Herefordshire CAMRA


Barrels, Hereford


City favourite is voted Herefordshire Pub of the Year for 2017

Today the Barrels in Hereford enjoys an almost cult following from many Herefordians and visitors alike. Just like the Cathedral, River Wye and chronic traffic congestion, it feels like itís an intrinsic part of the cityís fabric, but that hasnít always been the case.

To many who know the Barrels, it can seem like itís been there forever, but it might surprise some to learn that it was only created in 1986 - when Peter Amor took over the closed Lamb Inn on the cityís St. Owen Street; installed the fledging Wye Valley Brewery into outbuildings at the back, and renamed the pub the Barrels. The rest is historyÖand a lot of hard work.

The Barrels is no stranger to recognition and adulation. Itís been named Herefordshire Pub of the Year on five previous occasions, and Runner-up more than a few times too. Itís also the only pub in the county that can boast to having featured in 30 consecutive CAMRA Good Beer Guides. Itís even been mentioned in the Lonely Planet Guide to Great Britain on at least one occasion. Itís probably now time it was appended onto the Mappa Mundi.

However, it isnít the awards per se that makes the Barrels what it is, it is the people that run it and use it. It is remarkable that it has won awards so consistently over so many years. It isnít just a survivor, but as other pubs and venues in the city have raised their game, the Barrels, somehow, has evolved and always managed to keep at the head of the pack. Moreover, it has defied those who suggest its better days were in the past; it is still recognised today, generations later, as a great pub. There is something very special about the place Ė very special indeed Ė that makes it so popular with so many different people.

On the surface of it, the pub shouldnít be that remarkable. Its four bars are thoroughly traditional in nature, it doesnít sell food and itís on the edge of the city centre. However, once you scratch below the surface, you start to understand what it is that makes this place so enjoyable to visit. Obviously there is the beer and cider (with a dozen or more hand pumps stood proud on the bar), but also over the years there have been numerous small improvements, most recently with the addition of the Brewery Bar.

However, it is the day-to-day, that manager Phil Pryce and his dedicated staff get right time and time again, by simply doing the things that keep the place alive and thriving. It seems to be intuitive: whether itís the quiz night; live music, or just nibbles on the bar Ė itís all done with a light touch and to the exclusion of no-one.

Itís helpful that the pubís regulars are like an extended family, and will happily sit and drink with whoever might be passing through - whether itís a group of visiting football fans; live music aficionados, or just the younger set on a lively weekend evening - you will never feel threatened at the Barrels. It is this overarching friendliness that is the pubís strongest suit.

Without doubt the jewel in the Barrelsí crown is its annual three-day beer festival, which last August Bank Holiday ran for its 30th year. Itís not just a beer festival either, with live music and a great atmosphere crammed into the cobbled back yard, itís the cityís end-of-summer party, and probably the nearest thing Hereford has to the Notting Hill Carnival. Moreover, the festival has raised an astonishing £500,000 over those years for local and national charities - of which there are too many to even start to list here. And a final thought: if it wasnít for the Barrels Beer Festival there probably wouldnít be a Herefordshire CAMRA branch, and there certainly wouldnít be a Beer on the Wye festival. So, you now know who to blame!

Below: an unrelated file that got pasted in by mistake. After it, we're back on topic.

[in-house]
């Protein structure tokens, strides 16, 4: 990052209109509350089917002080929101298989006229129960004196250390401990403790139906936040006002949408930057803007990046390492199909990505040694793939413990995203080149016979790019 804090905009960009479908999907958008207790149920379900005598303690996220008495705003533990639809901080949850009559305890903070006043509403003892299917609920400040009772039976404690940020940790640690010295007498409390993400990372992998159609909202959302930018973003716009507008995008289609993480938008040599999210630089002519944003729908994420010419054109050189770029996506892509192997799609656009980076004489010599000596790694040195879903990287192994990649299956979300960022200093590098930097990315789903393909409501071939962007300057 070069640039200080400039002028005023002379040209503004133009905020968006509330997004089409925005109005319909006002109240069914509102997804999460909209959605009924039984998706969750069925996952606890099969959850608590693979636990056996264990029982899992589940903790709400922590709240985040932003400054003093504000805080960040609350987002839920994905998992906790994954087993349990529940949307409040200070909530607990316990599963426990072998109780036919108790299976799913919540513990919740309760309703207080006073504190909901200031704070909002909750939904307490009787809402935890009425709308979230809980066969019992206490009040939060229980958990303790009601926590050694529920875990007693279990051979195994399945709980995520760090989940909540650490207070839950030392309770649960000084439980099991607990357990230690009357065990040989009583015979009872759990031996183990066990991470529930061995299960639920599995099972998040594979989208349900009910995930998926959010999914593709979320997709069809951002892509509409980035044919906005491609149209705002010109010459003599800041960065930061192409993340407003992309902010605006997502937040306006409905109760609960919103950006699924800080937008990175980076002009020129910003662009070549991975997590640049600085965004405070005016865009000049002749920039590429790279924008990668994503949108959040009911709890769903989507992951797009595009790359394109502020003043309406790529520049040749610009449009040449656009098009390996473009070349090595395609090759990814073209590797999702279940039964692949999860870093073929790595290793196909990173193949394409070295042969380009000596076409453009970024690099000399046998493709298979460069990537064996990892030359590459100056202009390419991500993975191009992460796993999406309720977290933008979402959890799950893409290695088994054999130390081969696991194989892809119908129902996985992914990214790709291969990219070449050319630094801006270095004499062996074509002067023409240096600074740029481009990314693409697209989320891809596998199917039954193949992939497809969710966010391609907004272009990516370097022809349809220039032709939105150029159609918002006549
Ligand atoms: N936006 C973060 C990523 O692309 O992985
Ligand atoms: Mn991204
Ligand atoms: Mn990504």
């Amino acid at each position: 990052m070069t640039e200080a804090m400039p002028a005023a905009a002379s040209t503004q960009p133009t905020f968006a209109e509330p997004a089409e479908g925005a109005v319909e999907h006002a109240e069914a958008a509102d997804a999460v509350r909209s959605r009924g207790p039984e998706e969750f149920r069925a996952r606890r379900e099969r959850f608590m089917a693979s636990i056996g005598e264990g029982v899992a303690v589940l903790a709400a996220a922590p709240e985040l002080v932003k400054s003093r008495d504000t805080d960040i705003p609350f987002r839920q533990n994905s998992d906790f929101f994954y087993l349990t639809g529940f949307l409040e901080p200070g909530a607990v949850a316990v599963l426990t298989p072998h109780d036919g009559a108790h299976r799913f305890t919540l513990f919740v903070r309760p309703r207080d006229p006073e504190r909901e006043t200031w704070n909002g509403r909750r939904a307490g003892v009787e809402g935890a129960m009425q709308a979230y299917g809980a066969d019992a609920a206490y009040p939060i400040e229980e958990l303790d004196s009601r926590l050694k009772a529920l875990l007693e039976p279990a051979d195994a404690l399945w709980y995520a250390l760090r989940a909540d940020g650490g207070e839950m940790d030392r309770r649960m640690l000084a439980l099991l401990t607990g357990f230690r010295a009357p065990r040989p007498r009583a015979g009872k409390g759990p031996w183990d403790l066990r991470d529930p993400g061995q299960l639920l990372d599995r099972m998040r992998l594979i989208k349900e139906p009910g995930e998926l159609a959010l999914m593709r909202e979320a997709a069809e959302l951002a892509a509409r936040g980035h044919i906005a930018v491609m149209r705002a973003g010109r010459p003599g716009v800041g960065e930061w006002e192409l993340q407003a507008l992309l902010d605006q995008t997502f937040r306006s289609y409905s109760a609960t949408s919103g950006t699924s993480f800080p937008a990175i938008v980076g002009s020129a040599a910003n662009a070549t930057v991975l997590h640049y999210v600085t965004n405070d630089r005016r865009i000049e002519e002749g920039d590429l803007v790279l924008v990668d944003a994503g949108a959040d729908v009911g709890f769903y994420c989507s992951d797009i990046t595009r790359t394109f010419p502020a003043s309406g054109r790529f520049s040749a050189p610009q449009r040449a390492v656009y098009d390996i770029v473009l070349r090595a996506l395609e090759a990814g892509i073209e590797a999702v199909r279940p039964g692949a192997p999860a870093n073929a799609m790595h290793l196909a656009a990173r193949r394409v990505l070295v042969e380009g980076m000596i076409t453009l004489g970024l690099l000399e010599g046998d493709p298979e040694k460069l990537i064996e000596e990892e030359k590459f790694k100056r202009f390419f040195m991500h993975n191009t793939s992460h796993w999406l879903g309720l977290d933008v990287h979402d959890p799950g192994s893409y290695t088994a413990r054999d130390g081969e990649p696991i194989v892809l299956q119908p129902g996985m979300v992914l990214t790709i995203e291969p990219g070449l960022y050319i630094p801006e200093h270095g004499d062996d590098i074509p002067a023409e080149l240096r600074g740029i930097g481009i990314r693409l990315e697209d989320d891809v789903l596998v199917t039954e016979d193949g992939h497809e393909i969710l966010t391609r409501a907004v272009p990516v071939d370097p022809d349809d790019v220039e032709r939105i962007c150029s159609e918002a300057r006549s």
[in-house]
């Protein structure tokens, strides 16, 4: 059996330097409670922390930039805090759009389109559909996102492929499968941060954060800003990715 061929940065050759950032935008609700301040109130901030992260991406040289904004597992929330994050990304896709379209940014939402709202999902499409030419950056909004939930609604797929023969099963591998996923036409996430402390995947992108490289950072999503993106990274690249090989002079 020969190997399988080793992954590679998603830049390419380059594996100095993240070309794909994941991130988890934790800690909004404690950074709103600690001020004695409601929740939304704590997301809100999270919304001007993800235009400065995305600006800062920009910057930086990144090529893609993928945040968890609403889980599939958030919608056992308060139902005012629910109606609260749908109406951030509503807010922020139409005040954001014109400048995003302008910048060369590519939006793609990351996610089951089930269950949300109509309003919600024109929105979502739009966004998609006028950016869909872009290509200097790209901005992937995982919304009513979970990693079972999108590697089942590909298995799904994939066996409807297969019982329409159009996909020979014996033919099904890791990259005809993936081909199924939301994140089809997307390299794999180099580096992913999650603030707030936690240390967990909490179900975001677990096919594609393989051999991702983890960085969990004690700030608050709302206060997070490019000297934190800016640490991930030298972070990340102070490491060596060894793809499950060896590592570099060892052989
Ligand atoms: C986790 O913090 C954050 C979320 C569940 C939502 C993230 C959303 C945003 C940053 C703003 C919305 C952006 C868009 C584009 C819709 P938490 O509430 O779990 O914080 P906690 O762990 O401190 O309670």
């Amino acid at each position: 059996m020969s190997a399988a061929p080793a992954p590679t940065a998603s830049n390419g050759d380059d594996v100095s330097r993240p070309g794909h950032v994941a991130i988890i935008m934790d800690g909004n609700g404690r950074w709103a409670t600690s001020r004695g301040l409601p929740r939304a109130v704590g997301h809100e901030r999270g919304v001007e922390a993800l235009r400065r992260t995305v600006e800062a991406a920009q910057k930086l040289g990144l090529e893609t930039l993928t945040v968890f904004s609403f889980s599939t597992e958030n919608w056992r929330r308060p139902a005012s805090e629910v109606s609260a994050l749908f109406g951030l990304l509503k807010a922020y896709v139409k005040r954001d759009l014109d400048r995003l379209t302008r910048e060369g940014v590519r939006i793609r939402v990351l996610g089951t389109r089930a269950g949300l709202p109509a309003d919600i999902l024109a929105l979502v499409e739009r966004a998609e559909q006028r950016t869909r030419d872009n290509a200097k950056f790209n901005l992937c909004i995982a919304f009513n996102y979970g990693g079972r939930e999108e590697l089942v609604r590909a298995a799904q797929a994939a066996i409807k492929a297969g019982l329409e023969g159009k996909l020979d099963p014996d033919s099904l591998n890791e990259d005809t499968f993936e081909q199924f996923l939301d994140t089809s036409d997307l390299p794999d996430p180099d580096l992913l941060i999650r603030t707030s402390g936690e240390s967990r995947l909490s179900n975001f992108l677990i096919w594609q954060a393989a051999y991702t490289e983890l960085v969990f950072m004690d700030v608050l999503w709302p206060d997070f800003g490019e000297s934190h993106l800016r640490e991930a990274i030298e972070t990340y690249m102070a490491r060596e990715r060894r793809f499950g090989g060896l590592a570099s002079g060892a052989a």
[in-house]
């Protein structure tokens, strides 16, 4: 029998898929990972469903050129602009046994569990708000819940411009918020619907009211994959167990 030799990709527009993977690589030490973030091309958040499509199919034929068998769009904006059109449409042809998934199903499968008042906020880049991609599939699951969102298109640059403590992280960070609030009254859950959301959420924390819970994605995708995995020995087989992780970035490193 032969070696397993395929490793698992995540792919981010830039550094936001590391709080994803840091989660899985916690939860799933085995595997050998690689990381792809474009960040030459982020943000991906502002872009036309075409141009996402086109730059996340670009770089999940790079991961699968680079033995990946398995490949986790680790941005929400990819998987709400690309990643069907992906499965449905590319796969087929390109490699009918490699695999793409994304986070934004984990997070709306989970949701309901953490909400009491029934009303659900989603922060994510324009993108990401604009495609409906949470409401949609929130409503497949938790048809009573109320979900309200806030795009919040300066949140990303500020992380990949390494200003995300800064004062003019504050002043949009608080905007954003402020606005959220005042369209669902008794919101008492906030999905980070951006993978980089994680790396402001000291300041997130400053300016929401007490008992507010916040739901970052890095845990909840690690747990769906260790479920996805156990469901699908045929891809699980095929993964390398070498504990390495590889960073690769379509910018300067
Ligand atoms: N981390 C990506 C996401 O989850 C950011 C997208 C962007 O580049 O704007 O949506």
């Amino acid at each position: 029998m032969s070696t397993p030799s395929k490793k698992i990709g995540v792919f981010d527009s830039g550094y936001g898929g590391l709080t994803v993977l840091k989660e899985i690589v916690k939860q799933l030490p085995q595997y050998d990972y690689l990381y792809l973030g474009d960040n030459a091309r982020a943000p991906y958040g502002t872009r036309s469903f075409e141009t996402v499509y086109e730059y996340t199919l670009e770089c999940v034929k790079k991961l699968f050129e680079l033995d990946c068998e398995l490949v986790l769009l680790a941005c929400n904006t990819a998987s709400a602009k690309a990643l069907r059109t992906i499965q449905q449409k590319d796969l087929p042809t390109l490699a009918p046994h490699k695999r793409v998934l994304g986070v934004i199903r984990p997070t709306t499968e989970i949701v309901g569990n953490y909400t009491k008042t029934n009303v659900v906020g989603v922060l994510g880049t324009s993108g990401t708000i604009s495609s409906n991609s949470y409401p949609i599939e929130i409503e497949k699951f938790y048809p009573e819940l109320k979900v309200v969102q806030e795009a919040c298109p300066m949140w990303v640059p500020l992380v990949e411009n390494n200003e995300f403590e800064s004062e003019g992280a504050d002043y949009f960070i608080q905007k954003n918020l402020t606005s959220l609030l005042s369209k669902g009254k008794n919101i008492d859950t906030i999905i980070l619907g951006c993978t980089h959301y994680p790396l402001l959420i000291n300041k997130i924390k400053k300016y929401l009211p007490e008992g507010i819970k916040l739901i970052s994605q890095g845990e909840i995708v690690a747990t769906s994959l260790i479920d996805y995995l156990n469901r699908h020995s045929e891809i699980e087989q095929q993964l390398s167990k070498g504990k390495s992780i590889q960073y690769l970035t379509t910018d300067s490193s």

Commenting on the award, Barrels licensee Phil Pryce said: ďThe Barrels is honoured and extremely pleased to be voted the Herefordshire Pub of the Year and are proud of our continued association with the Campaign for Real Ale.Ē

The Barrels, 69 St Owen Street, Hereford, HR1 2JQ (01432) 274968 Open 11-11.30 Mon-Thu; 11-Midnight Fri & Sat; 12-11.30 Sun


Black Swan, Much Dewchurch

Herefordshire Pub of the Year Runner-up for 2017 is the Black Swan Inn at Much Dewchurch. It is everything that the archetypical old English village inn should be. Looking from the outside, its 16th century half-timbered construction is hidden away behind rendering, but inside its rich history is laid bare in its full unadulterated glory, for both locals and visitors to relish at their leisure. On a cold winterís night, its cosy atmosphere; wonderful old nooks and crannies; wonky beams; blazing log fires, and the highly convivial atmosphere make it worthy of more than its winter seasonal award.

The beer range is never dull, with landlady Gill experimenting with dark beers amongst others on the night of our winter award presentation. The ĎMucky Duckí - as it is affectionately known by some - is popular with villagers, local clubs and teams, and visitors alike. The food offering is good honest fare, and the local hunt use the pub as a venue from time to time - even though they have their own local - the Kilpeck Inn at Kilpeck! Such are Gill and her pubís charms.

Above all, the Black Swan is welcoming to all. It was the relaxed and very welcoming atmosphere one finds there, as much as the selection and quality of the beer that ultimately swayed the judges in its favour. However, the Black Swan isnít just for the winter Ė itís a pub for all seasons. Itís a little bit of Olde England and not a million miles away from Hereford. Isnít it time for you to call in?